|SB 02 03 14-15 - AC Bhaktivedanta Swami Prabhupada - Los Angeles 1972-05-31.mp3||5.1 MB||SB 02 03 14 - Prahladananda Swami - 2000-09-22.mp3||8.1 MB||SB 02 03 14 - Sankarsana Prabhu - Sofia Bulgaria 2007-03-13.mp3||9.8 MB|
etac chusrusatam vidvan
suta no ’rhasi bhasitum
satam syuh sadasi dhruvam
Translation by His Divine Grace A. C. Bhaktivedanta Swami Srila Prabhupada:
O learned Suta Gosvami! Please continue to explain such topics to us because we are all eager to hear. Besides that, topics which result in the discussion of the Lord Hari should certainly be discussed in the assembly of devotees.
Purport by His Divine Grace A. C. Bhaktivedanta Swami Srila Prabhupada:
As we have already quoted above from the Bhakti-rasamrta-sindhu of Rupa Gosvami, even mundane things, if dovetailed in the service of the Lord Sri Krsna, are accepted as transcendental. For example, the epics or the histories of Ramayana and Mahabharata, which are specifically recommended for the less intelligent classes (women, sudras and unworthy sons of the higher castes), are also accepted as Vedic literature because they are compiled in connection with the activities of the Lord. Mahabharata is accepted as the fifth division of the Vedas after its first four divisions, namely Sama, Yajur, Rg and Atharva. The less intelligent do not accept Mahabharata as part of the Vedas, but great sages and authorities accept it as the fifth division of the Vedas. Bhagavad-gita is also part of the Mahabharata, and it is full of the Lord’s instruction for the less intelligent class of men. Some less intelligent men say that Bhagavad-gita is not meant for householders, but such foolish men forget that Bhagavad-gita was explained to Arjuna, a grhastha (family man), and spoken by the Lord in His role as a grhastha. So Bhagavad-gita, although containing the high philosophy of the Vedic wisdom, is for the beginners in the transcendental science, and Srimad-Bhagavatam is for graduates and postgraduates in the transcendental science. Therefore literatures like Mahabharata, the Puranas and similar other literatures which are full of the pastimes of the Lord, are all transcendental literatures, and they should be discussed with full confidence in the society of great devotees.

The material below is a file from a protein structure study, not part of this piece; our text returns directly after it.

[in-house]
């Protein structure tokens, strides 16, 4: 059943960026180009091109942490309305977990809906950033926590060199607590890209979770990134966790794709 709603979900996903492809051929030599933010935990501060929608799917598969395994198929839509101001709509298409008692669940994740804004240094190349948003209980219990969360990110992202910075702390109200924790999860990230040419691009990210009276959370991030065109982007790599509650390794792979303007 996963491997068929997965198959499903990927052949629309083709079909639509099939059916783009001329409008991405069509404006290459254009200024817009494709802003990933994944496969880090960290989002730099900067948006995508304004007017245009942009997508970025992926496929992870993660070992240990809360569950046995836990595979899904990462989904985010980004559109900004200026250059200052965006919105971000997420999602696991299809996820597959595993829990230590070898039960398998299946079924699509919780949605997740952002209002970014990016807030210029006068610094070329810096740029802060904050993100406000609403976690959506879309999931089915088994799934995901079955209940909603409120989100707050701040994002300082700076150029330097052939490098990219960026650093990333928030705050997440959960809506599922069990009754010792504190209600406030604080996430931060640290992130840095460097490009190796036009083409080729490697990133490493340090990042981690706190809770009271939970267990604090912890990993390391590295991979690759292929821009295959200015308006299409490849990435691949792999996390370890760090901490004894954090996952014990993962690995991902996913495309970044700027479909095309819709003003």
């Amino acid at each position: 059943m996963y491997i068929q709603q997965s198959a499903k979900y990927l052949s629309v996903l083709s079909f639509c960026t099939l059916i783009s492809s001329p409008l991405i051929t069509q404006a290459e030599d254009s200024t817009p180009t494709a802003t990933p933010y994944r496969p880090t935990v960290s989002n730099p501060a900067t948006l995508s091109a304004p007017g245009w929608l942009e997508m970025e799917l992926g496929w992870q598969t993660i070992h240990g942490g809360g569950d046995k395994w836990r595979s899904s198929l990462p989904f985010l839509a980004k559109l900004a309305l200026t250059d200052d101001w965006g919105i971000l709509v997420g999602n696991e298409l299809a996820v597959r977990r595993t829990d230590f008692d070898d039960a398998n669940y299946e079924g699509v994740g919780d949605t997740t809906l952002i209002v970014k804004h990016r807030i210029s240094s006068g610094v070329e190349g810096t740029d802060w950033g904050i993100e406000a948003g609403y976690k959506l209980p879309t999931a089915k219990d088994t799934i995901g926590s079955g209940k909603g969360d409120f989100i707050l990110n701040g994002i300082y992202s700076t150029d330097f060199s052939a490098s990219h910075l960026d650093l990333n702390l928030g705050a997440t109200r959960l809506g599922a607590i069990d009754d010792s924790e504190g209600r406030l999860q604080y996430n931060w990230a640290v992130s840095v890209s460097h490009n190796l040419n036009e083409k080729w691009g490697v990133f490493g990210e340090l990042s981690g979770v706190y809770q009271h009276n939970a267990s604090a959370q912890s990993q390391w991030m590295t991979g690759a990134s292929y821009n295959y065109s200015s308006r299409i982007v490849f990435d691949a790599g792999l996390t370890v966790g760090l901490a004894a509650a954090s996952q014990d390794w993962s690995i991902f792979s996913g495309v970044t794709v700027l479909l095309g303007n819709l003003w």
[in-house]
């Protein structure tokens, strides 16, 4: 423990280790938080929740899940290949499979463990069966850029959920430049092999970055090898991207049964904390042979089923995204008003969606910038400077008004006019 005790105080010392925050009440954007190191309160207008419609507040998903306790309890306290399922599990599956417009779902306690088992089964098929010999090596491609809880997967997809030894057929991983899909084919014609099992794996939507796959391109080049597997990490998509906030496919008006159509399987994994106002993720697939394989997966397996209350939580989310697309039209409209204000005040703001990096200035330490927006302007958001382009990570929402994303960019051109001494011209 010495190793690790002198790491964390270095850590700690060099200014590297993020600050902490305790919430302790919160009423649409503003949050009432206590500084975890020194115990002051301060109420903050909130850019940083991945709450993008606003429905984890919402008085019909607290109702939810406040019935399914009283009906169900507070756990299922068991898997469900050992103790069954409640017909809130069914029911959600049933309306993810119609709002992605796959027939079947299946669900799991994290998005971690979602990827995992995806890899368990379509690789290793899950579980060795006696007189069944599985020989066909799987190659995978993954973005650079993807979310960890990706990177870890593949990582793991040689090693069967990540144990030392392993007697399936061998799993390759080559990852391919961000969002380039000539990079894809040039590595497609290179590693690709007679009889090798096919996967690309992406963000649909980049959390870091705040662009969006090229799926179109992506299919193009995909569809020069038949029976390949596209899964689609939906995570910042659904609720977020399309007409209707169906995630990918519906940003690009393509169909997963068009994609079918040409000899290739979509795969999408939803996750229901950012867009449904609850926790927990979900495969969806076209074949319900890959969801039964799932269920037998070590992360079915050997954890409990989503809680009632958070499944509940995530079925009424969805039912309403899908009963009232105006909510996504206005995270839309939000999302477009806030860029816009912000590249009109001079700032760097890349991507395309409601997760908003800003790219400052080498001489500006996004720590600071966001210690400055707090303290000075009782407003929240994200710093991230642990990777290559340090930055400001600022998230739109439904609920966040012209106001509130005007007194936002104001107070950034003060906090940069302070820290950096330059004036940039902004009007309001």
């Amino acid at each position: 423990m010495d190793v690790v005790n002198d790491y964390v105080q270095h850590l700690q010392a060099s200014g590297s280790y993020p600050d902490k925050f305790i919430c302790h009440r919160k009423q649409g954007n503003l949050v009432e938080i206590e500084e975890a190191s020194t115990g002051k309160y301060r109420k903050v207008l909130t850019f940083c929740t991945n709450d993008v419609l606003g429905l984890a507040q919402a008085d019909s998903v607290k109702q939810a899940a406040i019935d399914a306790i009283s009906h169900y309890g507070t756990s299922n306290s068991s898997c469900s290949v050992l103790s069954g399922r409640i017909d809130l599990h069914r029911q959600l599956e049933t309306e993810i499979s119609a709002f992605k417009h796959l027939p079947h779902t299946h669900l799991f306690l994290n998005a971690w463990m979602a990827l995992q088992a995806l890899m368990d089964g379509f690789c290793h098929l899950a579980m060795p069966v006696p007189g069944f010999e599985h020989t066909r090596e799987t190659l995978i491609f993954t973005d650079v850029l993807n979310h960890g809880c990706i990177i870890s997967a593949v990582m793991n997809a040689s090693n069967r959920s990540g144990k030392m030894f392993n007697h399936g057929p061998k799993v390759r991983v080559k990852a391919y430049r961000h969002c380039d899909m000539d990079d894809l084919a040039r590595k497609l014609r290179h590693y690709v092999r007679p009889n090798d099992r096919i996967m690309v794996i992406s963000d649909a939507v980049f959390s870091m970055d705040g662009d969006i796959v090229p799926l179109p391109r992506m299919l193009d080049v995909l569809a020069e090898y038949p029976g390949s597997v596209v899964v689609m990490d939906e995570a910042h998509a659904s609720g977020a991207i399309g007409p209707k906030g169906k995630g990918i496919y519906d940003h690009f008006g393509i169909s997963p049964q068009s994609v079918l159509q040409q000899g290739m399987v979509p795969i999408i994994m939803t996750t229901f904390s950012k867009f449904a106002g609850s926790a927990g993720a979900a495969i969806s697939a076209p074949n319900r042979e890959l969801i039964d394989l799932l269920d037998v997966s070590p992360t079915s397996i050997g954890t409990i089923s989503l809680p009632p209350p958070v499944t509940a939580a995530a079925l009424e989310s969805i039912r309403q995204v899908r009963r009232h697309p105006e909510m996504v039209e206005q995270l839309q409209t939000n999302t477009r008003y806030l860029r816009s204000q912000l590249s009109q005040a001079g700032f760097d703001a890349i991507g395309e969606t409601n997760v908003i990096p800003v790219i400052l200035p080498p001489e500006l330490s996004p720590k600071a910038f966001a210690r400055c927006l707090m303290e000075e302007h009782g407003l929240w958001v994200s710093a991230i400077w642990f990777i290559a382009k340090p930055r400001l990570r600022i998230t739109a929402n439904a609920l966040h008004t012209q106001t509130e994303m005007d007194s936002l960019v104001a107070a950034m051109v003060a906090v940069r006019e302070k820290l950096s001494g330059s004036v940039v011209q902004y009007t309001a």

The difficulty is that such literatures, when discussed by professional men, appear to be mundane literature like histories or epics because there are so many historical facts and figures. It is said here, therefore, that such literatures should be discussed in the assembly of devotees. Unless they are discussed by devotees, such literatures cannot be relished by the higher class of men. So the conclusion is that the Lord is not impersonal in the ultimate issue. He is the Supreme Person, and He has His different activities. He is the leader of all living entities, and He descends at His will and by His personal energy to reclaim the fallen souls. Thus He plays exactly like the social, political or religious leaders. Because such roles ultimately culminate in the discussion of topics of the Lord, all such preliminary topics are also transcendental. That is the way of spiritualizing the civic activities of human society. Men have inclinations for studying history and many other mundane literatures — stories, fiction, dramas, magazines, newspapers, etc. — so let them be dovetailed with the transcendental service of the Lord, and all of them will turn to the topics relished by all devotees. The propaganda that the Lord is impersonal, that He has no activity and that He is a dumb stone without any name and form has encouraged people to become godless, faithless demons, and the more they deviate from the transcendental activities of the Lord, the more they become accustomed to mundane activities that only clear their path to hell instead of return them home, back to Godhead.* Srimad-Bhagavatam begins from the history of the Pandavas (with necessary politics and social activities), and yet Srimad-Bhagavatam is said to be the Paramahamsa-samhita, or the Vedic literature meant for the topmost transcendentalist, and it describes param jñanam, the highest transcendental knowledge. Pure devotees of the Lord are all paramahamsas, and they are like the swans, who know the art of sucking milk out of a mixture of milk and water.